NAME: Antelope
CLIMATE: Hot summer, cool winter.
COMMENTS: Worth the trip
REMAINS: Ranch. 

A small ranch had been active in Antelope since the 1870s but it was not until mining activity in Little Fish Lake Valley that a regular settlement began to form. A post office opened on February 8 1904. Antelope began to fade after mining activity at nearby Danville, Stargo, and Lauville ended. The post office closed on July 31, 1908 and Antelope returned to ranching. The ranch was abandoned in 1944 and the site has slowly deteriorated. The main ranch house is still used to house cowboys when they work cattle in the valley. And there are other interesting remains that make the trip worthwhile.

Submitted by: Shawn Hall from his book Preserving The Glory Days: Ghost Towns And Mining Camps Of Nye County, Nevada Click here to purchase his book!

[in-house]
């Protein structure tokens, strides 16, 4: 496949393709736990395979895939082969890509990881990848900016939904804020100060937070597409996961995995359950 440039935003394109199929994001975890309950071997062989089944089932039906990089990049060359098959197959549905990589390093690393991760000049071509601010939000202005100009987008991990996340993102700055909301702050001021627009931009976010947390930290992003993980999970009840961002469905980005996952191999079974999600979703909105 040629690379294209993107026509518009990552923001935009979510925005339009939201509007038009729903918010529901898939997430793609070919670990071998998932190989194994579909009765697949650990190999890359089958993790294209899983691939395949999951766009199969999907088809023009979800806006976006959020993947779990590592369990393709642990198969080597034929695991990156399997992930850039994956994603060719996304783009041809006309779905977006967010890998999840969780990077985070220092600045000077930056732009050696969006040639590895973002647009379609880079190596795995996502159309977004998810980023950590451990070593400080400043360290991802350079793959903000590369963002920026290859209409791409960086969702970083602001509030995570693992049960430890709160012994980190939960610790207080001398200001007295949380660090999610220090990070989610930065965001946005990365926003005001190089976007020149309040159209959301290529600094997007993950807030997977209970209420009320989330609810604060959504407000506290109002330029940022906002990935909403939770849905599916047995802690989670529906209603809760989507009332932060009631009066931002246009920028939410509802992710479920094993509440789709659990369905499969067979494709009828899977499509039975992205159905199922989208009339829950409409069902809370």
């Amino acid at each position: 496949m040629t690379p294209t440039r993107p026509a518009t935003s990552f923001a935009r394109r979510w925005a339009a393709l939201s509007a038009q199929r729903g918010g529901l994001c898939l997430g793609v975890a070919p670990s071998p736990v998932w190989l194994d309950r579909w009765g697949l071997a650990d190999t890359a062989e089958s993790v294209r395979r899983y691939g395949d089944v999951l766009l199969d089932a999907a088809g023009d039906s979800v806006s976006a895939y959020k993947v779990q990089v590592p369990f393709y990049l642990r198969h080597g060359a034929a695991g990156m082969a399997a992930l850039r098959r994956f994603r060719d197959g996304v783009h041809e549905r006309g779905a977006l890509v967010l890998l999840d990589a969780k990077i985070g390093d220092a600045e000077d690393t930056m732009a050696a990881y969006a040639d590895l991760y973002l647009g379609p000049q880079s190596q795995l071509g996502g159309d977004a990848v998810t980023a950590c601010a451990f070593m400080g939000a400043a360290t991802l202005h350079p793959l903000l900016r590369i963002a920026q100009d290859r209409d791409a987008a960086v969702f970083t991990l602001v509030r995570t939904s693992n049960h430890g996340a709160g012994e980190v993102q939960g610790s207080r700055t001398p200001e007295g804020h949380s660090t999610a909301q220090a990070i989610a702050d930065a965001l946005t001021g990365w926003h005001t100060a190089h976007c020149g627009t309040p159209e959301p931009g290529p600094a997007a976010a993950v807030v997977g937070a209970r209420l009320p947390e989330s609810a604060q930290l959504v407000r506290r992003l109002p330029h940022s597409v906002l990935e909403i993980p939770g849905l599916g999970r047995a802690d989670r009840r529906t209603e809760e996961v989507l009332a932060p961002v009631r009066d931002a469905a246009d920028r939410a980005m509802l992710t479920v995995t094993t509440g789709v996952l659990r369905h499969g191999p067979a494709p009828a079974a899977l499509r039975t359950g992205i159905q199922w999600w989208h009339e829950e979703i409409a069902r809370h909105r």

Antelope Springs was noted for its main spring, which produced 500 gallons daily to provide the district with a commodity that was quite rare in the desert. The Bailey brothers first made Ore discoveries in 1903. The Bailey brothers, the Jordan brothers, and Frank Reilly made additional discoveries in 1906. They were the only inhabitants of Antelope Springs until 1911 when the first semblance of a camp was formed. By the end of the year, the population stood at 150. A number of buildings were moved from Jamestown and businesses included a lodging house, two saloons and a restaurant. Difficulty transporting the ore to Goldfield hurt Antelope Springs chances for survival. Even though the ore was extremely rich in some areas, the cost of getting it to the mills in Goldfield cut the actual profit margin drastically. After the population peaked in 1912, Antelope springs headed downhill rapidly. Only the richest ore could be sent to Goldfield and that was quickly running out. By 1913, the population was under fifty and by 1914 the district was completely abandoned. The site is now part of the Nellis Air Force Bombing and Gunnery Range and is off limits to the public.